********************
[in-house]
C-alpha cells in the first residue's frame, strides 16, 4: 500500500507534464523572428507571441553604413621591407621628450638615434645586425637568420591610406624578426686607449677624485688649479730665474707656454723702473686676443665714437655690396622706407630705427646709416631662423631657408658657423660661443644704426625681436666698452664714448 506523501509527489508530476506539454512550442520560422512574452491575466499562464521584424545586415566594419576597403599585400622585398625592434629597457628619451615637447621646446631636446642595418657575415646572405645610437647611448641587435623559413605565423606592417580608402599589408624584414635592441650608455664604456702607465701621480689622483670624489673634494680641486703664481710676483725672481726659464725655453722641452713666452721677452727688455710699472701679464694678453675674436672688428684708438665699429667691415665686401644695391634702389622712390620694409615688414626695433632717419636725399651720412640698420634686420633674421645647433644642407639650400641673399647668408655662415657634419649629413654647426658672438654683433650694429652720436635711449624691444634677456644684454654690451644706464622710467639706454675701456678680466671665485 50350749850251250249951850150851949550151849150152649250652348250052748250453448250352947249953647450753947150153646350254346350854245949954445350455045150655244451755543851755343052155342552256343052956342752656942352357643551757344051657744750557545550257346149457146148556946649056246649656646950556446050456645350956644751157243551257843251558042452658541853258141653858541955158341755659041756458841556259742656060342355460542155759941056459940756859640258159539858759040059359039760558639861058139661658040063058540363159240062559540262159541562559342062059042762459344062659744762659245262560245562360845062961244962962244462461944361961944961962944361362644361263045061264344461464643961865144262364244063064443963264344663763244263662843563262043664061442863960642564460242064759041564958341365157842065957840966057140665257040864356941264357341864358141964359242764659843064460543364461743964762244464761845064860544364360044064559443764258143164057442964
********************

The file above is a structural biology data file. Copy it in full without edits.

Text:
[in-house]
C-alpha cells in the first residue's frame, strides 16, 4: 500500500507534464523572428507571441553604413621591407621628450638615434645586425637568420591610406624578426686607449677624485688649479730665474707656454723702473686676443665714437655690396622706407630705427646709416631662423631657408658657423660661443644704426625681436666698452664714448 506523501509527489508530476506539454512550442520560422512574452491575466499562464521584424545586415566594419576597403599585400622585398625592434629597457628619451615637447621646446631636446642595418657575415646572405645610437647611448641587435623559413605565423606592417580608402599589408624584414635592441650608455664604456702607465701621480689622483670624489673634494680641486703664481710676483725672481726659464725655453722641452713666452721677452727688455710699472701679464694678453675674436672688428684708438665699429667691415665686401644695391634702389622712390620694409615688414626695433632717419636725399651720412640698420634686420633674421645647433644642407639650400641673399647668408655662415657634419649629413654647426658672438654683433650694429652720436635711449624691444634677456644684454654690451644706464622710467639706454675701456678680466671665485 50350749850251250249951850150851949550151849150152649250652348250052748250453448250352947249953647450753947150153646350254346350854245949954445350455045150655244451755543851755343052155342552256343052956342752656942352357643551757344051657744750557545550257346149457146148556946649056246649656646950556446050456645350956644751157243551257843251558042452658541853258141653858541955158341755659041756458841556259742656060342355460542155759941056459940756859640258159539858759040059359039760558639861058139661658040063058540363159240062559540262159541562559342062059042762459344062659744762659245262560245562360845062961244962962244462461944361961944961962944361362644361263045061264344461464643961865144262364244063064443963264344663763244263662843563262043664061442863960642564460242064759041564958341365157842065957840966057140665257040864356941264357341864358141964359242764659843064460543364461743964762244464761845064860544364360044064559443764258143164057442964